This production was filmed in Rome in the exact locations and at the precise times of day as Puccini had written into his score. You can be swept along in the story that takes place over 24 hours.
Love, murder, loyalty, betrayal, political intrigue. This sounds like a recipe for an episode from a current television melodrama. It is also the perfect blend for an opera. Pittsburgh Opera opens its 2017-2018 season with Giacomo Puccini’s Tosca. Full disclosure: this is my favorite Puccini opera. I love the passionate relationship between Tosca and Cavaradossi; Scarpia, the villain who lusts for power and Tosca; and the surprise ending that could make you leap out of your seat. Puccini’s score takes us on an emotional journey with a perfect blend of power and lyricism.
Explore more about Tosca through the CD, DVD and book recommendations on this list.
Maybe I will see you at the opera!
Includes side-by-side English and Italian texts and synopsis of the opera. (Libretto of Tosca by Luigi Illica and Giuseppe Giacosa)
The story’s action is moved from the 1800s to the early 20th century in this production from the Metropolitan Opera. Karita Mattila and Marcelo Álvarez portray the passionate lovers.
This recording is most famous for the emotional performance of Maria Callas in the title role. Tito Gobbi as Scarpia and Giuseppe di Stefano as Cavaradossi are perfect partners for her.
You may swoon over the gorgeous singing of Luciano Pavarotti as Cavaradossi. Pavarotti and Mirella Freni (Tosca) also sang together as the tragic lovers in Puccini’s La Bohème.
Arnesen’s book, an intriguing work, brings a fresh view of Puccini to the table. She draws comparisons between Puccini and Wagner, even calling Puccini’s operas a Rose Cycle contrasting with Wagner’s Ring. She also argues that Puccini’s works evolved from the romance genre of 12th century France, full of strong heroines. Tosca definitely fits the bill!
Budden, most known for his treatment of the operas of Verdi, seems equally at home with Verdi’s fellow countryman. A brief biography gives way to in-depth analyses of all of Puccini’s operas. In the chapter on Madama Butterfly, Budden describes the opera’s creation, interprets the numerous musical motifs, and describes the storyline as one of “action that evolves steadily.” The audience is drawn into a 3-year period of Butterfly’s life, a span that begins with romance and ends in grief.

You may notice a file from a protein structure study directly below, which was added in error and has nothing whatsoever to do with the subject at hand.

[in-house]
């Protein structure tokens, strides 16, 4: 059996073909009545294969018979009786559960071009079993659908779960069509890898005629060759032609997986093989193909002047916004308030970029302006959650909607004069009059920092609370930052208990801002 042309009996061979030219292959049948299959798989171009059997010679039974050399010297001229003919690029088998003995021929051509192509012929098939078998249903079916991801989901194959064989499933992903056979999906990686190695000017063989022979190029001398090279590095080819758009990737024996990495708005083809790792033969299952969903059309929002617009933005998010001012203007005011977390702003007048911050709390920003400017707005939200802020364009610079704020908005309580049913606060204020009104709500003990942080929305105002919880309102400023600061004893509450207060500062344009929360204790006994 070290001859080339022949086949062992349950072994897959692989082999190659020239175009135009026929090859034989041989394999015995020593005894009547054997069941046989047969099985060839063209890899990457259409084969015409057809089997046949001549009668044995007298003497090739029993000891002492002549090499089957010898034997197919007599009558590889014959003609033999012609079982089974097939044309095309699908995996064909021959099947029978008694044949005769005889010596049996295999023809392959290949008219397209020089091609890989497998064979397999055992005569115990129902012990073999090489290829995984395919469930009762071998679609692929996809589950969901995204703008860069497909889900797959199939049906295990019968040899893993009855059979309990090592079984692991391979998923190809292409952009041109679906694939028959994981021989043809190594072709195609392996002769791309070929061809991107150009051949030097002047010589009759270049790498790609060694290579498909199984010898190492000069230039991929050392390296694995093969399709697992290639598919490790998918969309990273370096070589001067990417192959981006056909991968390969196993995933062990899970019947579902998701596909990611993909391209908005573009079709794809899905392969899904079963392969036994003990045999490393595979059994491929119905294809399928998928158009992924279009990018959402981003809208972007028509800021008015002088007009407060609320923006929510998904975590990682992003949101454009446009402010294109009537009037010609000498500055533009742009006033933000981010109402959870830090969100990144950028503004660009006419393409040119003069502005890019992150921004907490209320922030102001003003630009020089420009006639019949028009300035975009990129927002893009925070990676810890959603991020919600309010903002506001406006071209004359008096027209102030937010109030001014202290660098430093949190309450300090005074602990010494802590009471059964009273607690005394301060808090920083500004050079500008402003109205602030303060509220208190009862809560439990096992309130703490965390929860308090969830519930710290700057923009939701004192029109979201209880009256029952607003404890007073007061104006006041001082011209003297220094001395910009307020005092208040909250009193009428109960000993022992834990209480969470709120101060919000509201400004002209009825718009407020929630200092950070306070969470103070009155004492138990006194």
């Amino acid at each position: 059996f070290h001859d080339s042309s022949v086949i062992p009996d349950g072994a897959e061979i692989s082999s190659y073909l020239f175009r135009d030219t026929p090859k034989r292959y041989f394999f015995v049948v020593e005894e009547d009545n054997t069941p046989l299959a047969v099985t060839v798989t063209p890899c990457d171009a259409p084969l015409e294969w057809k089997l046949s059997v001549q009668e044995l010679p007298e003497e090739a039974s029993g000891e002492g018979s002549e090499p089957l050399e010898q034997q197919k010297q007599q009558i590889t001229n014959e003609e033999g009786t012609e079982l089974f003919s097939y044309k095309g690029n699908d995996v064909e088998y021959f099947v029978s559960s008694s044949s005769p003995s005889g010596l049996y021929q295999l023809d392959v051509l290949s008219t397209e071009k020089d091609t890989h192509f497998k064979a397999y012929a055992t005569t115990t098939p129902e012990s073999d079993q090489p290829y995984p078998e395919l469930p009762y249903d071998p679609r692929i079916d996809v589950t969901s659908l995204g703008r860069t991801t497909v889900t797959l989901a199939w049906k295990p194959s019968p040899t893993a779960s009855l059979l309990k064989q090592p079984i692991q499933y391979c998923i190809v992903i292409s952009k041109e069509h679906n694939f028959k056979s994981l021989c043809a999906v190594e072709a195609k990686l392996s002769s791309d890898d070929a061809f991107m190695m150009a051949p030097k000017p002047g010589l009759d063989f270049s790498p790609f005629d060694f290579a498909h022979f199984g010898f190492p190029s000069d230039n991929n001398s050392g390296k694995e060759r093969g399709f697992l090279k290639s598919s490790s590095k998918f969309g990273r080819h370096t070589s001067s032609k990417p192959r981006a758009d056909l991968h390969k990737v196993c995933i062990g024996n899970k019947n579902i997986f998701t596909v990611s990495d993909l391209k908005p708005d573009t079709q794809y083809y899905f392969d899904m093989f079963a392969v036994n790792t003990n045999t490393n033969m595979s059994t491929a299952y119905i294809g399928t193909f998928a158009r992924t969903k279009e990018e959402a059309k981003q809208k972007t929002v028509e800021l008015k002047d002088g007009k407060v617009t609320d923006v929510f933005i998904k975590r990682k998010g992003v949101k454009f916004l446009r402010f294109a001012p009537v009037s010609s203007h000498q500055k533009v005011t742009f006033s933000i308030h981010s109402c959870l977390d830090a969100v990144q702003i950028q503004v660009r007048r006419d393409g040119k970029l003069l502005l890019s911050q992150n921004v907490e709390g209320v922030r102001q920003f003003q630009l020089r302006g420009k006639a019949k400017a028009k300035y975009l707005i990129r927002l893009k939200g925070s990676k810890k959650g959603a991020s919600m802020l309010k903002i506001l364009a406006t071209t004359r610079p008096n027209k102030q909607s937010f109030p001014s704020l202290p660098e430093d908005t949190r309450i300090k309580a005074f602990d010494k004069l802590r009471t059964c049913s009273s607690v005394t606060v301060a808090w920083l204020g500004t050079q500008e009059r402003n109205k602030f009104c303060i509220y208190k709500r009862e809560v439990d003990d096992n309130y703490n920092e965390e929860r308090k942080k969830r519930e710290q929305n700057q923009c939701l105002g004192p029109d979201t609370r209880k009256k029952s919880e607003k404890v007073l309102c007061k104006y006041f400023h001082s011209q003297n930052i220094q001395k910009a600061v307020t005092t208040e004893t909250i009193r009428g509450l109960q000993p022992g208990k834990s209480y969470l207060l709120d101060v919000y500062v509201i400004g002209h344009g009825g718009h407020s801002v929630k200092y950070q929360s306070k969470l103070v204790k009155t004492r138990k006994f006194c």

Osborne is the “go-to” man if you want detailed treatments of opera composers. He has also written books about the works of Mozart, Richard Strauss, Verdi and Wagner. Osborne’s discussion of Tosca begins with an account of how the work was created and premiered; excerpts from Puccini’s letters highlight the process. The middle section discusses the plot and characters, comparing Puccini’s versions of the main characters to those in Victorien Sardou’s original play, La Tosca. Did you know that La Tosca was written as a vehicle for Sarah Bernhardt? The last section of this informative work outlines the opera’s musical motifs.
Wilson explores the debates about Puccini as a composer. Was he an Italian nationalist or an international artist? Did he modernize opera or did he continue its traditions? The chapter about Madama Butterfly is titled, “A frame without a canvas: Madama Butterfly and the superficial.” The opera was a huge flop upon its premiere. Many critics believed that Puccini focused too much on style over substance. Wilson suggests that they were challenged by Puccini’s modern score – an interesting argument.